A big male leopard standing on the wind-shaped rocks at the entrance to his cave. Rajasthan, India.
In contrast to leopard watching in the dense jungles of India, they are relatively easy to spot here between the rocky crags and cactuses of the ‘Leopard Hills of Rajasthan’. In this incredible landscape the leopard is the top predator meaning they tend to be much more confident and relaxed.
During my time in Rajasthan I was lucky enough to photograph 8 different leopards, with sightings almost every safari. On one particularly successful day we saw 5 different leopards! Here they really take off roading seriously, and with no route or time restrictions, we scaled almost vertical rock faces in our trusty maruti Gypsy.
About the Indian Leopard:
The Indian leopard, Panthera pardus fusca, is a leopard subspecies found on the Indian subcontinent. Indian leopards are listed as Vulnerable on the IUCN Red List due to habitat loss, poaching and persecution due to conflict with people.
Leopard’s are famed for being the most secretive and elusive big cat. Highly adaptable as a species they can be found in a wide range of habitats ranging from deserts, forests, mountains and coastal areas. They are also regularly spotted on the outskirts of some of Indias largest cities; such as Mumbai. Not only are leopards incredibly agile and fast, sprinting up to 58km/h, they are also well known for their strength, able to drag a kill much heavier than their own body weight. Another amazing adaptation is their powerful night vision, leopards can see seven times better in the dark than humans, making them highly effective nocturnal hunters. Leopards are typically light coloured with dark spots on their fur known as ‘rosettes’. Occasionally melanistic leopards are born whose spots are hard to see because their fur is so dark. These cats are commonly referred to as ‘Black Panthers’ however they are not actually a separate species just a rare genetic characteristic.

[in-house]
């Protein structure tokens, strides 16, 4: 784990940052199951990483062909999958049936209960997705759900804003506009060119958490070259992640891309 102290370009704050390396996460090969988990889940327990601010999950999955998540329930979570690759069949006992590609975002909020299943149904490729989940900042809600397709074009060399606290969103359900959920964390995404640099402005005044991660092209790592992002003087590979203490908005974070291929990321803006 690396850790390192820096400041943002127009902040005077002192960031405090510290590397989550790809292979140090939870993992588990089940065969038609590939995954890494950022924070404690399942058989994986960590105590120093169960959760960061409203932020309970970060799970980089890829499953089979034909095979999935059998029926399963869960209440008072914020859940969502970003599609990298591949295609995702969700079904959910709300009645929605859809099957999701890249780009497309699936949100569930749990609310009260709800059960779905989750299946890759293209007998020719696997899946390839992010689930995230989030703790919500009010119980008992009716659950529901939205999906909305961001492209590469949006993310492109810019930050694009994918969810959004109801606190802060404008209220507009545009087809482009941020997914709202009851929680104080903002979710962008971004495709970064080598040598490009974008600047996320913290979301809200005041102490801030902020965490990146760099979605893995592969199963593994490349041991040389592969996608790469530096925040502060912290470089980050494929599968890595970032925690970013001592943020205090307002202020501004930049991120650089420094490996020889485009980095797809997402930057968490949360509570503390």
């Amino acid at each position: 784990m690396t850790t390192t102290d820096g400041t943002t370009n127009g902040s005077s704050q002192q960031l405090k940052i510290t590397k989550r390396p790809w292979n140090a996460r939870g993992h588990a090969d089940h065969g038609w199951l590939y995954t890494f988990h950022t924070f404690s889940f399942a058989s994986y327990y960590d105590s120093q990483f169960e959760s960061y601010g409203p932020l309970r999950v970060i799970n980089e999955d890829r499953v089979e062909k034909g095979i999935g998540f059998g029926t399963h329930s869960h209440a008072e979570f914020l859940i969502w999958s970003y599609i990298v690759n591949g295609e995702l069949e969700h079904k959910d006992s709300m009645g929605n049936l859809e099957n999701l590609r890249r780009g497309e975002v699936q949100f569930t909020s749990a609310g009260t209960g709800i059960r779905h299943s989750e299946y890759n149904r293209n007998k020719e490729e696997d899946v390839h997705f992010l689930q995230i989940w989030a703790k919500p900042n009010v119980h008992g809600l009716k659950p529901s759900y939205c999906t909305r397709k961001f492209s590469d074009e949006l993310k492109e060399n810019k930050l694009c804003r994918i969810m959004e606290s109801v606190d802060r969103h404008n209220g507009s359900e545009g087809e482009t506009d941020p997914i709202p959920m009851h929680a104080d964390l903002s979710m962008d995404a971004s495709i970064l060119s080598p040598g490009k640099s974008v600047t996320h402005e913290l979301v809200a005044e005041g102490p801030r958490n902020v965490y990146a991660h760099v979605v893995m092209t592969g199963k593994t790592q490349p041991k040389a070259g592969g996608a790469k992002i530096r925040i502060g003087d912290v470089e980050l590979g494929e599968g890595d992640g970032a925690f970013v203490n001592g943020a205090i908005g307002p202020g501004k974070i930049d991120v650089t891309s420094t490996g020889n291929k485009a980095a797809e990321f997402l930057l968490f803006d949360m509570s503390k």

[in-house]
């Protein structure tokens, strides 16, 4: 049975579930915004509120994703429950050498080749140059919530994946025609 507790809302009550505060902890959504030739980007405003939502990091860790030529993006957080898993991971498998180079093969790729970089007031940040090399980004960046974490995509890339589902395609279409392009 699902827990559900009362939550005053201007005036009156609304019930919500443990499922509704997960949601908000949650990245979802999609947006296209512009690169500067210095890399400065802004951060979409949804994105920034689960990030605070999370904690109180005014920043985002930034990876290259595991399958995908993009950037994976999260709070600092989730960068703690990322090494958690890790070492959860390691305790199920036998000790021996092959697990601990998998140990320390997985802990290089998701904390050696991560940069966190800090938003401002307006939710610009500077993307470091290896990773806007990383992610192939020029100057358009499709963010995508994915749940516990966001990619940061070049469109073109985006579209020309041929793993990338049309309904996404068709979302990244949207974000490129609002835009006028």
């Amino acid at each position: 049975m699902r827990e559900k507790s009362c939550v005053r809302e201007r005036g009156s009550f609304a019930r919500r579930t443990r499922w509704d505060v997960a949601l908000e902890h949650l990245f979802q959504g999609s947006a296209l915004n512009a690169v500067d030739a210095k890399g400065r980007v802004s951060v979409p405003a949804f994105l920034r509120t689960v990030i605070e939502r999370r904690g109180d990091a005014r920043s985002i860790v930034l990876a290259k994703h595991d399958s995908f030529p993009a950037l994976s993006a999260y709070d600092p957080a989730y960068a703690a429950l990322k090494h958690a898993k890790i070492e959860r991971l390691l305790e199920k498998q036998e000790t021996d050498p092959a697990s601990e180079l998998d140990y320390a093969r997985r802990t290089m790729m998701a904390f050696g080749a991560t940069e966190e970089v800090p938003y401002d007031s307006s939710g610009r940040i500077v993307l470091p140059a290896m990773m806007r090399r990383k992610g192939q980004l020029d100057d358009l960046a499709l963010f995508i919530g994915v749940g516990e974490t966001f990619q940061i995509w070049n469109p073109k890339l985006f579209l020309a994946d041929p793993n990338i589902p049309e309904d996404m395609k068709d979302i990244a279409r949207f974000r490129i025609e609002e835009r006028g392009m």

India is home to an incredible five species of big cat (the most diverse in the world) the Asiatic lion, Bengal tiger, Indian Leopard, snow leopard and the clouded leopard.
About the Leopards of Bera:
The relationship between man and leopard in India is uneasy to say the least. Leopards regularly predate livestock and will kill people given the chance. However in the Jawai region of Indias desert state, people cohabit peacefully with the leopards, believing they are protectors of the temples that lay nestled between the rocky crags.
Elsewhere in India, approximately 100 leopards are killed annually and almost a thousand people are attacked!
Despite the incredibly high concentration of leopards in Bera, there has only been one single incident in over a century, where a leopard snatched a baby girl from outside her home in Vellar village. Rather than blaming the leopard the girl’s family blame themselves as they had left her alone and out in the open late in the evening.
Thankfully the girl survived with only minor injuries and is now in her twenties and undaunted by her brush with the predator, believing the canine scar marks on her neck to be a lucky talisman. Her brush with the big cat has earned her nicknamed Setri—the local word for a female leopard.
You can find out more about Leopards here.
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